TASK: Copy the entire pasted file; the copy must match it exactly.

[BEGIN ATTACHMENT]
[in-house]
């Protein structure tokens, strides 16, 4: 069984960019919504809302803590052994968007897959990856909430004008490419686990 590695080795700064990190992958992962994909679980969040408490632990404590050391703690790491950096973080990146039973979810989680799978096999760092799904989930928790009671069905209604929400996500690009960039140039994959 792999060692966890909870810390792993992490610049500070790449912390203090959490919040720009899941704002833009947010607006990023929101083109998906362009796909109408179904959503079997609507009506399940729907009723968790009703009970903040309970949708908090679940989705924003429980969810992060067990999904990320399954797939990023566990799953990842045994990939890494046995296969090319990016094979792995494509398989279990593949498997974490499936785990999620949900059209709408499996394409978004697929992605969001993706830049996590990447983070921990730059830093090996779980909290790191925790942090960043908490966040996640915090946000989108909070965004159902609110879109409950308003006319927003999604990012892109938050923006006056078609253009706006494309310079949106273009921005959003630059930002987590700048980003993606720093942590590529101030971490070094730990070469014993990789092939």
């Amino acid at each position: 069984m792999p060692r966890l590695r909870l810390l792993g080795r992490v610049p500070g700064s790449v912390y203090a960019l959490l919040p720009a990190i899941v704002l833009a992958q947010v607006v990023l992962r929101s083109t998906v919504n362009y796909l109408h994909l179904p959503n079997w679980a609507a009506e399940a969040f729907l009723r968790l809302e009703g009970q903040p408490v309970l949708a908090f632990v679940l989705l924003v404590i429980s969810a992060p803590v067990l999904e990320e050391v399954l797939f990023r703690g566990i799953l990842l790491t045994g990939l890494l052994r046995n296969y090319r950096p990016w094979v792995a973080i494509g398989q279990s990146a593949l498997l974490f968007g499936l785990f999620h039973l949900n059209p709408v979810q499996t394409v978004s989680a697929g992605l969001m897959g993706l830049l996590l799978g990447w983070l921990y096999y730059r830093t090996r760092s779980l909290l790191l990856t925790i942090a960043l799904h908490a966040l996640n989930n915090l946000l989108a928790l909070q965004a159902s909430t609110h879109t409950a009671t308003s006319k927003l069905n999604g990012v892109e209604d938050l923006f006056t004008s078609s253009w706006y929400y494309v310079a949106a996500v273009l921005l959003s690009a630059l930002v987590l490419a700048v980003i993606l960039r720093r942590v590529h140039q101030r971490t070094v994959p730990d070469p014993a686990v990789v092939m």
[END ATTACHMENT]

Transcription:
[in-house]
């Protein structure tokens, strides 16, 4: 069984960019919504809302803590052994968007897959990856909430004008490419686990 590695080795700064990190992958992962994909679980969040408490632990404590050391703690790491950096973080990146039973979810989680799978096999760092799904989930928790009671069905209604929400996500690009960039140039994959 792999060692966890909870810390792993992490610049500070790449912390203090959490919040720009899941704002833009947010607006990023929101083109998906362009796909109408179904959503079997609507009506399940729907009723968790009703009970903040309970949708908090679940989705924003429980969810992060067990999904990320399954797939990023566990799953990842045994990939890494046995296969090319990016094979792995494509398989279990593949498997974490499936785990999620949900059209709408499996394409978004697929992605969001993706830049996590990447983070921990730059830093090996779980909290790191925790942090960043908490966040996640915090946000989108909070965004159902609110879109409950308003006319927003999604990012892109938050923006006056078609253009706006494309310079949106273009921005959003630059930002987590700048980003993606720093942590590529101030971490070094730990070469014993990789092939």
């Amino acid at each position: 069984m792999p060692r966890l590695r909870l810390l792993g080795r992490v610049p500070g700064s790449v912390y203090a960019l959490l919040p720009a990190i899941v704002l833009a992958q947010v607006v990023l992962r929101s083109t998906v919504n362009y796909l109408h994909l179904p959503n079997w679980a609507a009506e399940a969040f729907l009723r968790l809302e009703g009970q903040p408490v309970l949708a908090f632990v679940l989705l924003v404590i429980s969810a992060p803590v067990l999904e990320e050391v399954l797939f990023r703690g566990i799953l990842l790491t045994g990939l890494l052994r046995n296969y090319r950096p990016w094979v792995a973080i494509g398989q279990s990146a593949l498997l974490f968007g499936l785990f999620h039973l949900n059209p709408v979810q499996t394409v978004s989680a697929g992605l969001m897959g993706l830049l996590l799978g990447w983070l921990y096999y730059r830093t090996r760092s779980l909290l790191l990856t925790i942090a960043l799904h908490a966040l996640n989930n915090l946000l989108a928790l909070q965004a159902s909430t609110h879109t409950a009671t308003s006319k927003l069905n999604g990012v892109e209604d938050l923006f006056t004008s078609s253009w706006y929400y494309v310079a949106a996500v273009l921005l959003s690009a630059l930002v987590l490419a700048v980003i993606l960039r720093r942590v590529h140039q101030r971490t070094v994959p730990d070469p014993a686990v990789v092939m």